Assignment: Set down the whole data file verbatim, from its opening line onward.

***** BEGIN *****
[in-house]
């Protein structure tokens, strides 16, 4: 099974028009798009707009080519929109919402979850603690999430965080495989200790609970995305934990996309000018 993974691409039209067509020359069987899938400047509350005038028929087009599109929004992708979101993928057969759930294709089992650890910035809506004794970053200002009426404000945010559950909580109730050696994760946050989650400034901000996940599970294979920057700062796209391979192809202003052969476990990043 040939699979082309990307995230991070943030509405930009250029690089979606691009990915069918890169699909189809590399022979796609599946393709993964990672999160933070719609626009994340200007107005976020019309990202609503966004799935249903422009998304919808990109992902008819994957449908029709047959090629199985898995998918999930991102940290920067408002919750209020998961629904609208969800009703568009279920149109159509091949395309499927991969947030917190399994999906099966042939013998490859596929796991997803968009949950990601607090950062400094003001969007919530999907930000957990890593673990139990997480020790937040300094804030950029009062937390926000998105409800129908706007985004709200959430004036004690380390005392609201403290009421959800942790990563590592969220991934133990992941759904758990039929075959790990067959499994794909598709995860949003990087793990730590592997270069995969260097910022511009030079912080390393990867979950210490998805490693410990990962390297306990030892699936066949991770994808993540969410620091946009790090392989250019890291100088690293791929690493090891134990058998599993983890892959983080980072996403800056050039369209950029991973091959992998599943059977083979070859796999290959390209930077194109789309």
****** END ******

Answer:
[in-house]
């Protein structure tokens, strides 16, 4: 099974028009798009707009080519929109919402979850603690999430965080495989200790609970995305934990996309000018 993974691409039209067509020359069987899938400047509350005038028929087009599109929004992708979101993928057969759930294709089992650890910035809506004794970053200002009426404000945010559950909580109730050696994760946050989650400034901000996940599970294979920057700062796209391979192809202003052969476990990043 040939699979082309990307995230991070943030509405930009250029690089979606691009990915069918890169699909189809590399022979796609599946393709993964990672999160933070719609626009994340200007107005976020019309990202609503966004799935249903422009998304919808990109992902008819994957449908029709047959090629199985898995998918999930991102940290920067408002919750209020998961629904609208969800009703568009279920149109159509091949395309499927991969947030917190399994999906099966042939013998490859596929796991997803968009949950990601607090950062400094003001969007919530999907930000957990890593673990139990997480020790937040300094804030950029009062937390926000998105409800129908706007985004709200959430004036004690380390005392609201403290009421959800942790990563590592969220991934133990992941759904758990039929075959790990067959499994794909598709995860949003990087793990730590592997270069995969260097910022511009030079912080390393990867979950210490998805490693410990990962390297306990030892699936066949991770994808993540969410620091946009790090392989250019890291100088690293791929690493090891134990058998599993983890892959983080980072996403800056050039369209950029991973091959992998599943059977083979070859796999290959390209930077194109789309």